Manila hostage crisis
Seven Hong Kong tourists and one tour guide were killed and 13 people were injured when a disgruntled former police officer opened fire on a bus full of Hong Kong tourists after hijacking it in Manila on August 23, 2010. Dissatisfied with the Philippine government's handling of the crisis and the ensuing investigation, Hong Kong issued a black travel alert against the Philippines and later introduced other sanctions. The two governments and victims' families reached an agreement on April 23, 2014 in which survivors and victims' families accepted an undisclosed amount of compensation from Manila and the Hong Kong government agreed to lift sanctions.
Manila bus survivor Yik Siu-ling recovering in Taiwan after operation
Woman who was shot in the face has jaw reconstructed and will return home soon
Yik Siu-ling, who was shot in the face during the Manila bus hostage siege in 2010, will return to the city on January 10 after a successful operation in Taiwan to rebuild her shattered lower jaw.
"Thanks to the successful operation by Dr Wei Fu-chan, I have great confidence that I'll be able to lead a normal life again," Yik said by telephone yesterday.
The 37-year-old went to Taiwan on December 11 and had surgery a week later at Chang Gung Memorial Hospital after 33 unsuccessful attempts in Hong Kong.
Wei, who led a team that performed the 11-hour microsurgery, said Yik could be discharged in about a week, and would then spend another week in Taiwan.
"The most difficult part of her case was to find usable blood vessels that can provide adequate blood supply around her neck area in order to facilitate reconstruction and normal functioning of her lower jaw," said Wei, an expert in reconstructive surgery.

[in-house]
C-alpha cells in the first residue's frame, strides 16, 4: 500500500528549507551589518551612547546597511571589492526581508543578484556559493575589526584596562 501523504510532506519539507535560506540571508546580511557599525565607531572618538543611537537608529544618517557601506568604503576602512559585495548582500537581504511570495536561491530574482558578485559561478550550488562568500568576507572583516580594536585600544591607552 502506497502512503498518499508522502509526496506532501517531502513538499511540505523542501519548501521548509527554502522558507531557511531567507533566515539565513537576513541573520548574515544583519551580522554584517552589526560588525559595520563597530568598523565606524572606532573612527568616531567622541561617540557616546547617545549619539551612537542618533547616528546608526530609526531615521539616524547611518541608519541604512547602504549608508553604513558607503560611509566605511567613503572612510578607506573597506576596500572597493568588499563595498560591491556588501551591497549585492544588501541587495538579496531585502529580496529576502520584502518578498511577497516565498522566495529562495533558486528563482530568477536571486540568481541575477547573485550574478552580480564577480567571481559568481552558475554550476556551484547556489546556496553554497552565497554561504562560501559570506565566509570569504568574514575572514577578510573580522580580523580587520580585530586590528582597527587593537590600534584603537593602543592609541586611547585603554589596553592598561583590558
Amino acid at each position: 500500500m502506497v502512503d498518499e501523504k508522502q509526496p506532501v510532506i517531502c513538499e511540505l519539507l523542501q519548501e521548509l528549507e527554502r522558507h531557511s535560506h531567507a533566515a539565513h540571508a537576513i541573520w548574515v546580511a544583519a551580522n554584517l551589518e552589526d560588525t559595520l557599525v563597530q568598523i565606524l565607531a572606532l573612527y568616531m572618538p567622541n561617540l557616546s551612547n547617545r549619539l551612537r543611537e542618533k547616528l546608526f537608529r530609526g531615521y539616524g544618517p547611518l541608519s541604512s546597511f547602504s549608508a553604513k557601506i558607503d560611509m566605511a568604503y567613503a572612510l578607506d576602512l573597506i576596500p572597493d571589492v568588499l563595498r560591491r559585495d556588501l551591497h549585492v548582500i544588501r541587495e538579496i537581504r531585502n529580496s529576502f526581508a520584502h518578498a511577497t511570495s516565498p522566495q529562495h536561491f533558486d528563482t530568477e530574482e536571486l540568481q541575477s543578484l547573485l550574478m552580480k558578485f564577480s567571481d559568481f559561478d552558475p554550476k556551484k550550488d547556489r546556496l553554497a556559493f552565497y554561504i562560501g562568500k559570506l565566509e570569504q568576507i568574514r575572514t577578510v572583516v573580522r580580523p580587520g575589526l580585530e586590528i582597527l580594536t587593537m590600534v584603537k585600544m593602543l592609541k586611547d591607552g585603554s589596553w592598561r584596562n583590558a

Wei said the difficulty in locating usable blood vessels was due to severe damage and deformity caused by the gunshot wound and the previous operations.
Yik was one of the 14 Hongkongers who survived the kidnapping and botched rescue attempt on a bus in Manila three years ago. Eight Hongkongers were killed in the incident.
Yik has had 33 operations in Hong Kong, including bone being grafted from one of her calves. But complications meant the implants had to be removed in August, putting her back to square one. Wei and his team were also hindered by a bone defect and the complete lack of teeth on Yik's right side.
Asked how he would rate the level of difficulty of the operation, with 10 the most difficult, Wei said: "I would give it a 10."
Wei declined to comment on Yik's previous operations.
He said she had recovered well and was able to take liquid food two days after the operation. But she still needs surgery and teeth implants in four to six months, Wei said.
He expects her to make a full recovery in about a year.
Yik was pleased she would be able to eat normally again.
"I haven't chewed anything for a long time. I've tried to have a taste of apple and chicken," she said. "I want to thank Dr Wei, and tell my son I'll see him soon."
With part of her calves removed for the surgery, Yik will be in a wheelchair for two months.
Video: Philippine bus hostage-taking incident